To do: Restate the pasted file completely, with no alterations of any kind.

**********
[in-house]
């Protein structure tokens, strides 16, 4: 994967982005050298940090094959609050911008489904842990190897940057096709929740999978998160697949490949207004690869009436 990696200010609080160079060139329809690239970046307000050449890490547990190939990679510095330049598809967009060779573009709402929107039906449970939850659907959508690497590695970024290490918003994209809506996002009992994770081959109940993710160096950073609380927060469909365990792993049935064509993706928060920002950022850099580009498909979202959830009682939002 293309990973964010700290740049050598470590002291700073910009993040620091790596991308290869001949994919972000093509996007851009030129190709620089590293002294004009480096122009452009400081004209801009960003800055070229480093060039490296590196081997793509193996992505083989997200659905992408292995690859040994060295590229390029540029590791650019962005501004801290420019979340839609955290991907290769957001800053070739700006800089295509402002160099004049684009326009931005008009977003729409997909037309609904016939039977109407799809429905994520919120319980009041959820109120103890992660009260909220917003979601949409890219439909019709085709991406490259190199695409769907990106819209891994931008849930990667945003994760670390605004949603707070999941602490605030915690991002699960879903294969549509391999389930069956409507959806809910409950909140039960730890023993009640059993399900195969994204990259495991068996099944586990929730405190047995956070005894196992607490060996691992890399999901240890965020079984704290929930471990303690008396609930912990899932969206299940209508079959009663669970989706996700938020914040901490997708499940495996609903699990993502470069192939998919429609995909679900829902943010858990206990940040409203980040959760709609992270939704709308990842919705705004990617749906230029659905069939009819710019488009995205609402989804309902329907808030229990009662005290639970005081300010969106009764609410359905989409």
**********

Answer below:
[in-house]
């Protein structure tokens, strides 16, 4: 994967982005050298940090094959609050911008489904842990190897940057096709929740999978998160697949490949207004690869009436 990696200010609080160079060139329809690239970046307000050449890490547990190939990679510095330049598809967009060779573009709402929107039906449970939850659907959508690497590695970024290490918003994209809506996002009992994770081959109940993710160096950073609380927060469909365990792993049935064509993706928060920002950022850099580009498909979202959830009682939002 293309990973964010700290740049050598470590002291700073910009993040620091790596991308290869001949994919972000093509996007851009030129190709620089590293002294004009480096122009452009400081004209801009960003800055070229480093060039490296590196081997793509193996992505083989997200659905992408292995690859040994060295590229390029540029590791650019962005501004801290420019979340839609955290991907290769957001800053070739700006800089295509402002160099004049684009326009931005008009977003729409997909037309609904016939039977109407799809429905994520919120319980009041959820109120103890992660009260909220917003979601949409890219439909019709085709991406490259190199695409769907990106819209891994931008849930990667945003994760670390605004949603707070999941602490605030915690991002699960879903294969549509391999389930069956409507959806809910409950909140039960730890023993009640059993399900195969994204990259495991068996099944586990929730405190047995956070005894196992607490060996691992890399999901240890965020079984704290929930471990303690008396609930912990899932969206299940209508079959009663669970989706996700938020914040901490997708499940495996609903699990993502470069192939998919429609995909679900829902943010858990206990940040409203980040959760709609992270939704709308990842919705705004990617749906230029659905069939009819710019488009995205609402989804309902329907808030229990009662005290639970005081300010969106009764609410359905989409």